St. Louis church taps into Mexican heritage for Lent

Tuesday, March 17, 2009
Christian Gooden ~ St. Louis Post-Dispatch
Laura Avila, left, piles flautas on a serving platter Feb. 27 as Alejandra Maria Trujillo and Ramiro Rojas prepare a pan for chiles rellenos at St. Cecelia in St. Louis. They were among the kitchen crew preparing a Lenten meal at the Roman Catholic parish.

ST. LOUIS — The cafeteria kitchen at St. Cecilia is packed shoulder to shoulder with more than two dozen volunteers working assembly-line style to prepare food for a crowd of 600 or more.

It's Lent, which means Friday fish-fry season, a tradition that goes back decades for this and dozens of other parishes and institutions across the metropolitan area.

As with those other fish fries, a special aroma is in the air. Here, however, it's not the smell of seafood in the deep fryer — it's the scent of poblano chiles roasting over an open flame.

"Sure, we have cod, jack salmon and shrimp, like just about everyone else," said Heather Sieve, an administrative assistant in the parish office and one of the coordinators of the fish fry. The rest of the entrees, however, reflect the Mexican heritage of the majority of St. Cecilia's parishioners.

The roasted chiles end up as chiles rellenos, whole chiles stuffed with cheese, or are chopped up and added to potatoes in fillings for tacos. Other entrees include vegetable flautas, handmade tortillas rolled around a potato and tomato filling and fried, and fried quesadillas made from the fresh tortillas.

"The recipes come from our families," said Marta Torres, a parishioner who helps coordinate the prepping and cooking. "It's what we've always eaten on Fridays during Lent, so everybody knows how to make them."

The chiles rellenos are a point of pride for the cooking crew. Starting each Thursday evening, they char vast numbers of poblanos six to eight at a time on each of 16 gas burners on the cafeteria's industrial stoves. Next, a line of workers skin and seed the chiles and cut a lengthwise slit in each. They stuff the peppers with Mexican and mozzarella cheese, then dredge them in flour. On Friday evening, the poblanos are dipped in an egg bath and fried.

St. Cecilia has been a parish since 1906; its current church was built in 1928. It has held both English and Spanish Masses since 1993, and in 2005 was named a "personal" parish, which means it has no specific geographic boundaries. Its primary role is serving the Hispanic community in south St. Louis, although it continues to have Hispanic and non-Hispanic members and holds English and Spanish masses.

St. Cecilia revived its fish fry last year after a seven-year hiatus.

"The Mexican fish fry started as an idea to bring our parish community closer together," said the Rev. William Vatterott, the pastor, who's been with the parish for about a year and a half. Work on the fish fry is a boisterous, joyous, multilingual affair, with a cross-section of ethnicities in the kitchen. Requests and conversations are carried out in English and in Spanish and frequently translated on the fly.

The parish held a Mexican fish fry three times last year.

"People would come and then come back with their friends," Vatterott said. "By the third one, we were packed."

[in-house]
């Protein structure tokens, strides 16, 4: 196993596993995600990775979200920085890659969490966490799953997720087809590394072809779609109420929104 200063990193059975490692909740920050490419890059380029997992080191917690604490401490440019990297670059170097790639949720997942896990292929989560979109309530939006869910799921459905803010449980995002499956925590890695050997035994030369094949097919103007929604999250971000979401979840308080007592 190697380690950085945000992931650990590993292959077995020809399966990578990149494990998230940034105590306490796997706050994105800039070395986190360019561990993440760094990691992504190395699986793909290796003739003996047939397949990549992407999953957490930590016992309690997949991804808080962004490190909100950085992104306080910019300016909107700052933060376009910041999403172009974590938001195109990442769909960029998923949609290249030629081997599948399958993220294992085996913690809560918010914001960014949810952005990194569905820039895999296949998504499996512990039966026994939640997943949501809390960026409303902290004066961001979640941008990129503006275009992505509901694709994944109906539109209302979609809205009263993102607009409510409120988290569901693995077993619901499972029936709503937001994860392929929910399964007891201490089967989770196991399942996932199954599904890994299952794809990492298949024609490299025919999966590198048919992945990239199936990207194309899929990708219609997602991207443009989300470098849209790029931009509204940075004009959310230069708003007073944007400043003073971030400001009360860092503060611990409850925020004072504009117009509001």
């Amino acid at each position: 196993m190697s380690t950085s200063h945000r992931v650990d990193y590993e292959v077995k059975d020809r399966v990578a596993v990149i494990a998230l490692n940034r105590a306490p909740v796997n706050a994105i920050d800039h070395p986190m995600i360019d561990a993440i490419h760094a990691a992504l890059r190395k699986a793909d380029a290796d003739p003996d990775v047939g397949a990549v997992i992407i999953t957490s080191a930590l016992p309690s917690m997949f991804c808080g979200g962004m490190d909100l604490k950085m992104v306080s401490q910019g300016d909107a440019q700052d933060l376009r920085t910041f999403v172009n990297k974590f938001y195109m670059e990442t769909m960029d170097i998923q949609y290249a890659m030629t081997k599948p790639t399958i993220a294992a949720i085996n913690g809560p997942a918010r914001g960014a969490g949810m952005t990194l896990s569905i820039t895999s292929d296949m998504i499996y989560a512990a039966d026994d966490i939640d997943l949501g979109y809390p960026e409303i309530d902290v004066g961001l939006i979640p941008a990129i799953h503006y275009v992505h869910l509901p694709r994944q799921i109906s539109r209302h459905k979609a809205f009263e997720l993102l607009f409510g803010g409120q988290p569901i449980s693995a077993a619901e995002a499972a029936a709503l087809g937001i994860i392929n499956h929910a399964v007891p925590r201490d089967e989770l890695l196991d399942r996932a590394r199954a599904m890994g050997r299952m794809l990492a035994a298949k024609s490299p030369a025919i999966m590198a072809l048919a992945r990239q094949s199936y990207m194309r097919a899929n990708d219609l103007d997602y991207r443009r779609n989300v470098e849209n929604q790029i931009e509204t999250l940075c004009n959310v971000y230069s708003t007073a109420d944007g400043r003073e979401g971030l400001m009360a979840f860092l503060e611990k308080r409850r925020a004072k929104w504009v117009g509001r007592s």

This year, the fish fries are being held from 4:30 to 8 p.m. every Friday in Lent except for Good Friday, April 10.

In addition to community-building and fundraising, Vatterott has ulterior motives.

"It's great just for getting people in the door," Vatterott said. "Whenever I can, I tell people how successful we've been in getting our school's kids into high school this year — we were 19 for 19. I also tell everyone how beautiful the church is."

The fish fry is served in the somewhat-ramshackle school gym, where on other days St. Cecilia's teams practice basketball on mismatched vinyl-tile floors with shuffleboard courts at the end. A net is suspended from the ceiling, probably designed to protect the ceiling tiles but occasionally diverting the course of high-arching shots.

The adjacent church, however, has recently been renovated, including replacement of much of the extensive marblework on the altar. The stained glass is striking, and Vatterott said that the church's interior has more mosaics than any other local church except the New Cathedral. As awareness of the church has increased, Vatterott said, so has its popularity for weddings.

Back in the gym, diners end their meals by choosing from the offerings on a long table laden with desserts. Earlier on Friday, a 12-inch-diameter homemade flan had arrived in the kitchen, but no sign of it remained an hour or so into dinner. What's left was mainly angel food cake, cookies and a few pieces of pie, along with lots of gooey butter cake.

"We ask the parents to bring the desserts, so whatever shows up shows up," said Sieve, who spends most of the evening at the cash register. Dozens of students from the school work the room, delivering the meals to the tables and clearing them promptly when diners finish, politely asking them they enjoyed their meals.

"Some people tell us we should add mostaccioli," quips Vatterott, naming a fish-fry favorite not found on the St. Cecelia's menu. "But I think what we do offer has made us such a unique destination."


Information from: St. Louis Post-Dispatch,

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